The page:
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Fiesolian Fun

October 15, 2011 Leave a comment Go to comments

There’s a small hill town just north of Florence, Italy.

It’s been there, on and off, since Etruscan times, around 700 BC—long before the Romans founded their colony of Florentia down on the Arno.

Not too long ago, we went there on a day trip from Florence and were happy visitors to this relaxed, pleasant community. At least three things recommend Fiesole besides the serene break from Florentine crowds: the great view of Florence and the Arno plain, the lovely archaeological park, and Brunelleschi’s restored Madonna of Fiesole in the Bandini Museum.

Rome took over here from the Etruscans around 90 BC. And, the small town, with it’s own temples, baths and theater thrived for 400 years. In the Dark Ages, it was a ghost town, fallen to ruin. Some plucky folks resettled before 1000 AD, but Florence crushed them in 1125 as it expanded power through the region. No town to speak of surrounded the cathedral and monastery until the 1900s.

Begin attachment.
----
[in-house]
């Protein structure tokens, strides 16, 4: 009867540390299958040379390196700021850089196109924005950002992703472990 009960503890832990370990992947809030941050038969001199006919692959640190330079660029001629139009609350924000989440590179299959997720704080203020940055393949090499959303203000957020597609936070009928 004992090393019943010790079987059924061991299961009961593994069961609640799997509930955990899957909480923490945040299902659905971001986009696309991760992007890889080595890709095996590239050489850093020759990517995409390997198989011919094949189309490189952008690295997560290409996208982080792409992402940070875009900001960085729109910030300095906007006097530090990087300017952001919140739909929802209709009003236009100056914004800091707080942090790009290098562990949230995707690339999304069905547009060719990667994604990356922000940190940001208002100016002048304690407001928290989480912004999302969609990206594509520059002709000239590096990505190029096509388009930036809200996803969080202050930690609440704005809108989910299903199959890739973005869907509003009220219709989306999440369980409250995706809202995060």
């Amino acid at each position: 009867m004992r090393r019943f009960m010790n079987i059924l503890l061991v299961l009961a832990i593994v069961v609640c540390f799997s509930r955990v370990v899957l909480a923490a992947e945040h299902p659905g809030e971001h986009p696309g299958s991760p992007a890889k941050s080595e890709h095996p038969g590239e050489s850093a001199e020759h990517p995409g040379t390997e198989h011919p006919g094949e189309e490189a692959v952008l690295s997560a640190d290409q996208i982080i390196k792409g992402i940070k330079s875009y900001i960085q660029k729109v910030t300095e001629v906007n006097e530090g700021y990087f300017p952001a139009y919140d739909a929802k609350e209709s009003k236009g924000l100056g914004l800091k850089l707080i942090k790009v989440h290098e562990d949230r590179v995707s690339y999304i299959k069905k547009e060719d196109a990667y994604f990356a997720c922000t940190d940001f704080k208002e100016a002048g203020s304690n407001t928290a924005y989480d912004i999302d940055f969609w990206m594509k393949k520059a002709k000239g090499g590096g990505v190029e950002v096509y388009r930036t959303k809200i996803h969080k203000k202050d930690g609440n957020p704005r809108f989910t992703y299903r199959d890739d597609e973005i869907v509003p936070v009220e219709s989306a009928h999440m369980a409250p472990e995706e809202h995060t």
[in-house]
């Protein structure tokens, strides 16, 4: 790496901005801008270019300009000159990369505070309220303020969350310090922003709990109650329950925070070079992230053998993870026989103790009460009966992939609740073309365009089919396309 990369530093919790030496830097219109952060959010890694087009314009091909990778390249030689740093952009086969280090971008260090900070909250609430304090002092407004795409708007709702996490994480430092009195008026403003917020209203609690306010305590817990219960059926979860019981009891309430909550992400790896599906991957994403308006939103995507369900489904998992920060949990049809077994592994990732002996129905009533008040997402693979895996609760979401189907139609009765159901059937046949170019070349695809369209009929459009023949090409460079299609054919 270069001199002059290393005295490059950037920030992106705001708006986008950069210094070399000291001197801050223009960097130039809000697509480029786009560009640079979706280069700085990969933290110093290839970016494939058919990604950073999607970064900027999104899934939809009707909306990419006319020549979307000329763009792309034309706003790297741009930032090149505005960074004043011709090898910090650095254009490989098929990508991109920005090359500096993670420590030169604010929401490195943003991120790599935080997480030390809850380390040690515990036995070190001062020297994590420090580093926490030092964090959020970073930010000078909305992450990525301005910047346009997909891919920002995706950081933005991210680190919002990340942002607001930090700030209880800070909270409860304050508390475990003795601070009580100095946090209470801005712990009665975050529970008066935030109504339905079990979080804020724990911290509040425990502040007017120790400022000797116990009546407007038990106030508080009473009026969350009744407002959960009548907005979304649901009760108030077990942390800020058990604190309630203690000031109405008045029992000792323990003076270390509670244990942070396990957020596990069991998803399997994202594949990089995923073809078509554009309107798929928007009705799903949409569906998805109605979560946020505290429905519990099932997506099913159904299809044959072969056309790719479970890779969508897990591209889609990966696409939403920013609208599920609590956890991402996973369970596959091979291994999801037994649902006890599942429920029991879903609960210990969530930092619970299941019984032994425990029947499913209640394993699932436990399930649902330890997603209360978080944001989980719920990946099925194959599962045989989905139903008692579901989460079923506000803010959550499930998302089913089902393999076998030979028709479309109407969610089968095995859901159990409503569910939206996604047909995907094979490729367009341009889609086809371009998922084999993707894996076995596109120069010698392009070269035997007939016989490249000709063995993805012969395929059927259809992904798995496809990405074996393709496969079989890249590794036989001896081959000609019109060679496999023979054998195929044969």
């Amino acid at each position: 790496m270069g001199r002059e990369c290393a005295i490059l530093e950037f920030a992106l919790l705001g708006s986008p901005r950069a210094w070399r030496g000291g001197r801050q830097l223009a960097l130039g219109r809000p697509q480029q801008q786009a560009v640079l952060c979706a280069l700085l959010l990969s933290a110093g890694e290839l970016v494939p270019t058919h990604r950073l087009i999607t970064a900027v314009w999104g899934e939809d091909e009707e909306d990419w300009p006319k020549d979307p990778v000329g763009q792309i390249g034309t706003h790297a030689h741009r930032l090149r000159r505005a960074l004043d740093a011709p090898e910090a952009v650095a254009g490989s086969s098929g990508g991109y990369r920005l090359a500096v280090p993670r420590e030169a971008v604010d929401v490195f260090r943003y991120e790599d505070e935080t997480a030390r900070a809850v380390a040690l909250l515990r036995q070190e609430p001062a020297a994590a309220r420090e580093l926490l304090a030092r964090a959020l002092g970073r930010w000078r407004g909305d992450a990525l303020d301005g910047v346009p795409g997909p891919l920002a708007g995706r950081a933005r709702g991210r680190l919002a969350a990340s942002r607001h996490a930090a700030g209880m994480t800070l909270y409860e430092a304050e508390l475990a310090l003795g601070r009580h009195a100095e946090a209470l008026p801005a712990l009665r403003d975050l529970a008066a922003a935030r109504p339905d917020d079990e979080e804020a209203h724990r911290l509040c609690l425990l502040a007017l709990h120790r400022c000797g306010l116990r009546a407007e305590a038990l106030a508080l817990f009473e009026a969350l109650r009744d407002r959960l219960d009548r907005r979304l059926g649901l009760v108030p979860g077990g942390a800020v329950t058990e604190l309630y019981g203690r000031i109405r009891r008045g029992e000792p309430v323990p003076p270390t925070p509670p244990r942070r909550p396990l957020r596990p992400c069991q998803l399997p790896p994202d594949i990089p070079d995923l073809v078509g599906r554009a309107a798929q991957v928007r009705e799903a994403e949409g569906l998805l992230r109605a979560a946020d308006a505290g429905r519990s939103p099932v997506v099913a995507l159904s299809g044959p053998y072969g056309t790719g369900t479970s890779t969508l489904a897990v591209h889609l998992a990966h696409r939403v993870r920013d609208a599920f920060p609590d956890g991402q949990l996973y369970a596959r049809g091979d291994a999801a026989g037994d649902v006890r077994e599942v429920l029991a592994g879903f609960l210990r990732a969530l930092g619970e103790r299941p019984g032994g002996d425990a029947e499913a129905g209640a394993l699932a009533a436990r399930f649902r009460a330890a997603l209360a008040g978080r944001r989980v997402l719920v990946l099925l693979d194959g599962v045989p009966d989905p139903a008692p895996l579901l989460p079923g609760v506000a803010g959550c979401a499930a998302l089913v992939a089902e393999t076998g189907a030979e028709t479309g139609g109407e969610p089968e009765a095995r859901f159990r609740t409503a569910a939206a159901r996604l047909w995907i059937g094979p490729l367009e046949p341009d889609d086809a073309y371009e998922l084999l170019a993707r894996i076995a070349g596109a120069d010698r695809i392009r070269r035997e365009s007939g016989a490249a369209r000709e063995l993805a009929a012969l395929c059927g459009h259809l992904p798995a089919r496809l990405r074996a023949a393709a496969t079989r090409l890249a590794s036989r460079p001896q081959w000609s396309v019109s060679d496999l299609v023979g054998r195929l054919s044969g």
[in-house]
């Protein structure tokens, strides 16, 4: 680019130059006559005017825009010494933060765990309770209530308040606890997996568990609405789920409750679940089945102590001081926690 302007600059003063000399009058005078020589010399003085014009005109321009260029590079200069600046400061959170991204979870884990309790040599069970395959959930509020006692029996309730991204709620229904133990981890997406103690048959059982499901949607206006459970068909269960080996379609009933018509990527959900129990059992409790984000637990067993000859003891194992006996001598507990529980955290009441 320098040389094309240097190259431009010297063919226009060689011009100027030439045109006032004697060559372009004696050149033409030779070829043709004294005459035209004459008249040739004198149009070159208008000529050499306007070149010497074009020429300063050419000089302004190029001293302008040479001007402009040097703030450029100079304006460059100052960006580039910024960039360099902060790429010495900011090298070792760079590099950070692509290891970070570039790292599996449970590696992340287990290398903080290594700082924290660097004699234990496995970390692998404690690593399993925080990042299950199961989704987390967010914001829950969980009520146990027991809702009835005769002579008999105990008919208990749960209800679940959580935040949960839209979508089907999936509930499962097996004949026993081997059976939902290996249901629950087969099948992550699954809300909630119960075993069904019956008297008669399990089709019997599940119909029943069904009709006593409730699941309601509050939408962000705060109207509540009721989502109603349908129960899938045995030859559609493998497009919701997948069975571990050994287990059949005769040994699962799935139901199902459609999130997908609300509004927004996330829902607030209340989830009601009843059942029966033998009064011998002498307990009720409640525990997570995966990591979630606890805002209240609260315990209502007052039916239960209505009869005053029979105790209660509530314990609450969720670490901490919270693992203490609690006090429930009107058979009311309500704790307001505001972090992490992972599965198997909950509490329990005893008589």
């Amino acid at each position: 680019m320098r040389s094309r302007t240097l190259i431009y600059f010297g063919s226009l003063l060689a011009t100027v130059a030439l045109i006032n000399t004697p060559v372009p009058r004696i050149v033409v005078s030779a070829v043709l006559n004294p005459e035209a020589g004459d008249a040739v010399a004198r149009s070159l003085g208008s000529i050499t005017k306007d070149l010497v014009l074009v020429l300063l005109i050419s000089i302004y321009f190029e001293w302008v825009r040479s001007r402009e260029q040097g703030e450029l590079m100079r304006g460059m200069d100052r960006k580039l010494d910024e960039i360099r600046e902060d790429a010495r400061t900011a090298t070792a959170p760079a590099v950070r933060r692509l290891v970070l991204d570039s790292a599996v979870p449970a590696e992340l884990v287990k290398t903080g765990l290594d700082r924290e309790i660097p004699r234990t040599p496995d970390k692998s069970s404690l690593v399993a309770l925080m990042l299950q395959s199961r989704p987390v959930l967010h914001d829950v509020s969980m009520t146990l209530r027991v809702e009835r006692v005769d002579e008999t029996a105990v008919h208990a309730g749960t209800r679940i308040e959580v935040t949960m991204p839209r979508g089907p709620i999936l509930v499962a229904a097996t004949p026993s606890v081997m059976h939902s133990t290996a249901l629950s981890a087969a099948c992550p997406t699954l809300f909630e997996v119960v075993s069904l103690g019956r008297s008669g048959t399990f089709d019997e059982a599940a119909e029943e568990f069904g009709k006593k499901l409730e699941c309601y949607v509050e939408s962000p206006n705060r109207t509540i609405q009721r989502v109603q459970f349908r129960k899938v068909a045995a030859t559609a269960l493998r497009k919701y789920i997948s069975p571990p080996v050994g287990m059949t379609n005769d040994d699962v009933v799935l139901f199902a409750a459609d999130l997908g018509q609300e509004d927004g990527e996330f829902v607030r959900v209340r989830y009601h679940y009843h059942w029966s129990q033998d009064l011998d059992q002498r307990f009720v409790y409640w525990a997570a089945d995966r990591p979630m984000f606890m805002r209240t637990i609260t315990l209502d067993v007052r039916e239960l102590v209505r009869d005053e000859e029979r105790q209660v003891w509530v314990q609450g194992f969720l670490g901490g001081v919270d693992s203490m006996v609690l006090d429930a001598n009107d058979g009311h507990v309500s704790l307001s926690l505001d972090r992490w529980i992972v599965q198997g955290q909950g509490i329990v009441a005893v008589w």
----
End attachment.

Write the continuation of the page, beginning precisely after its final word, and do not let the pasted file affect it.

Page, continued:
Today, Fiesole is an attractive, upscale suburb of the great city down below. There’s no train station, and the bus takes 45 minutes. Judging from what we experienced, that’s a good thing.

The archaeological area is among the most park-like of any we’ve visited. Moreso even than Ostia Antica, but much, much smaller. It’s easy to take in; under an hour will be plenty for most folks, with another 20 minutes at the small museum on site. And, there’s a modern, glass-walled restaurant overlooking the ruins with decent food. And air-conditioning.

If you have time for a day trip when you next visit Florence, treat yourself and take the inexpensive bus ride up to Fiesole. I don’t think you’ll be sorry.

  1. December 10, 2011 at 9:32 am

    As always, your photos are spectacular!

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